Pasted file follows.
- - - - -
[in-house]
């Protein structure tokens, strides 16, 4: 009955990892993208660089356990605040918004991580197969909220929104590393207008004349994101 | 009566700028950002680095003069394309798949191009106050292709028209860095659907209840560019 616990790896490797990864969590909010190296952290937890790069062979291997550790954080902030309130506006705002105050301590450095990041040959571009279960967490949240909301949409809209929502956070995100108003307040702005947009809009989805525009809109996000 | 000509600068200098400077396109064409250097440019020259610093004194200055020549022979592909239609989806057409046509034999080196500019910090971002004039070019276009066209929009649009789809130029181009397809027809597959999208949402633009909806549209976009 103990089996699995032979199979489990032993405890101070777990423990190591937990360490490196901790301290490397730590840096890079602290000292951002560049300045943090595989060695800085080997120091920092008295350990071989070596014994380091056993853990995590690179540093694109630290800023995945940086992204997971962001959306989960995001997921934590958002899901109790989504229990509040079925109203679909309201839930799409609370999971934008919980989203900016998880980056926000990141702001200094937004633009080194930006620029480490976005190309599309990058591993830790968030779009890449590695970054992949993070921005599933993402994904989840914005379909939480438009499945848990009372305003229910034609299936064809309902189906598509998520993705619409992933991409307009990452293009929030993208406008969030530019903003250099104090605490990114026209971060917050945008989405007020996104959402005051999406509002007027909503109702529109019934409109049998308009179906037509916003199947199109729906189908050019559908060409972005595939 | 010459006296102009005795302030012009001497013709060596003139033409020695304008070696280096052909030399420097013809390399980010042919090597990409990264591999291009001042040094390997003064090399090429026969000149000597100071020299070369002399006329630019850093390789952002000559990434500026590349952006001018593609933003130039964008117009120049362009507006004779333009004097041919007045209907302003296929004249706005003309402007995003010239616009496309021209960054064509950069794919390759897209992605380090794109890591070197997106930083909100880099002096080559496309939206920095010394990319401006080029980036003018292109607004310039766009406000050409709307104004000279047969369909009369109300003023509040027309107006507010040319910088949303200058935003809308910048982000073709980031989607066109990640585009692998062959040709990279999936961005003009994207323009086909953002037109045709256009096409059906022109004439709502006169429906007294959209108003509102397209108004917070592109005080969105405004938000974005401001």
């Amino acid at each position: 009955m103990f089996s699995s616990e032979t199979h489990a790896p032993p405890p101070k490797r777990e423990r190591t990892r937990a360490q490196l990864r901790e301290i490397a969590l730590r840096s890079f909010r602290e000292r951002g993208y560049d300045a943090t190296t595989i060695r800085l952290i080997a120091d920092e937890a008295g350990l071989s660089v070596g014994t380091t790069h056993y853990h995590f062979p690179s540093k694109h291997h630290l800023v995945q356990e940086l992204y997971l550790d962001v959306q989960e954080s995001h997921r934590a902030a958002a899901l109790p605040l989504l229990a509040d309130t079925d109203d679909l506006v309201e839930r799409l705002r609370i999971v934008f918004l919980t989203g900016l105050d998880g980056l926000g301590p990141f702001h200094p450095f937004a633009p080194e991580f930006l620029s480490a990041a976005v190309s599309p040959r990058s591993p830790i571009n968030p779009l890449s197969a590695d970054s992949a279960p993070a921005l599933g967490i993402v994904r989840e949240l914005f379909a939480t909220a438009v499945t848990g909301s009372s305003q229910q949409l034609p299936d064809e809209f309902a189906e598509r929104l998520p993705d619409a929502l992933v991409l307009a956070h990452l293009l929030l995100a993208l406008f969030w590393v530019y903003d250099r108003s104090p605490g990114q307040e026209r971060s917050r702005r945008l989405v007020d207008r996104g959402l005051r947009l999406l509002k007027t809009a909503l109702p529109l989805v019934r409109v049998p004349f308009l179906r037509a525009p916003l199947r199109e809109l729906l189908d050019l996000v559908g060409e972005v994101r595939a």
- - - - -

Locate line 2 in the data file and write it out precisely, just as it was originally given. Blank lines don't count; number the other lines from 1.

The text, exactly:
């Protein structure tokens, strides 16, 4: 009955990892993208660089356990605040918004991580197969909220929104590393207008004349994101 | 009566700028950002680095003069394309798949191009106050292709028209860095659907209840560019 616990790896490797990864969590909010190296952290937890790069062979291997550790954080902030309130506006705002105050301590450095990041040959571009279960967490949240909301949409809209929502956070995100108003307040702005947009809009989805525009809109996000 | 000509600068200098400077396109064409250097440019020259610093004194200055020549022979592909239609989806057409046509034999080196500019910090971002004039070019276009066209929009649009789809130029181009397809027809597959999208949402633009909806549209976009 103990089996699995032979199979489990032993405890101070777990423990190591937990360490490196901790301290490397730590840096890079602290000292951002560049300045943090595989060695800085080997120091920092008295350990071989070596014994380091056993853990995590690179540093694109630290800023995945940086992204997971962001959306989960995001997921934590958002899901109790989504229990509040079925109203679909309201839930799409609370999971934008919980989203900016998880980056926000990141702001200094937004633009080194930006620029480490976005190309599309990058591993830790968030779009890449590695970054992949993070921005599933993402994904989840914005379909939480438009499945848990009372305003229910034609299936064809309902189906598509998520993705619409992933991409307009990452293009929030993208406008969030530019903003250099104090605490990114026209971060917050945008989405007020996104959402005051999406509002007027909503109702529109019934409109049998308009179906037509916003199947199109729906189908050019559908060409972005595939 | 010459006296102009005795302030012009001497013709060596003139033409020695304008070696280096052909030399420097013809390399980010042919090597990409990264591999291009001042040094390997003064090399090429026969000149000597100071020299070369002399006329630019850093390789952002000559990434500026590349952006001018593609933003130039964008117009120049362009507006004779333009004097041919007045209907302003296929004249706005003309402007995003010239616009496309021209960054064509950069794919390759897209992605380090794109890591070197997106930083909100880099002096080559496309939206920095010394990319401006080029980036003018292109607004310039766009406000050409709307104004000279047969369909009369109300003023509040027309107006507010040319910088949303200058935003809308910048982000073709980031989607066109990640585009692998062959040709990279999936961005003009994207323009086909953002037109045709256009096409059906022109004439709502006169429906007294959209108003509102397209108004917070592109005080969105405004938000974005401001």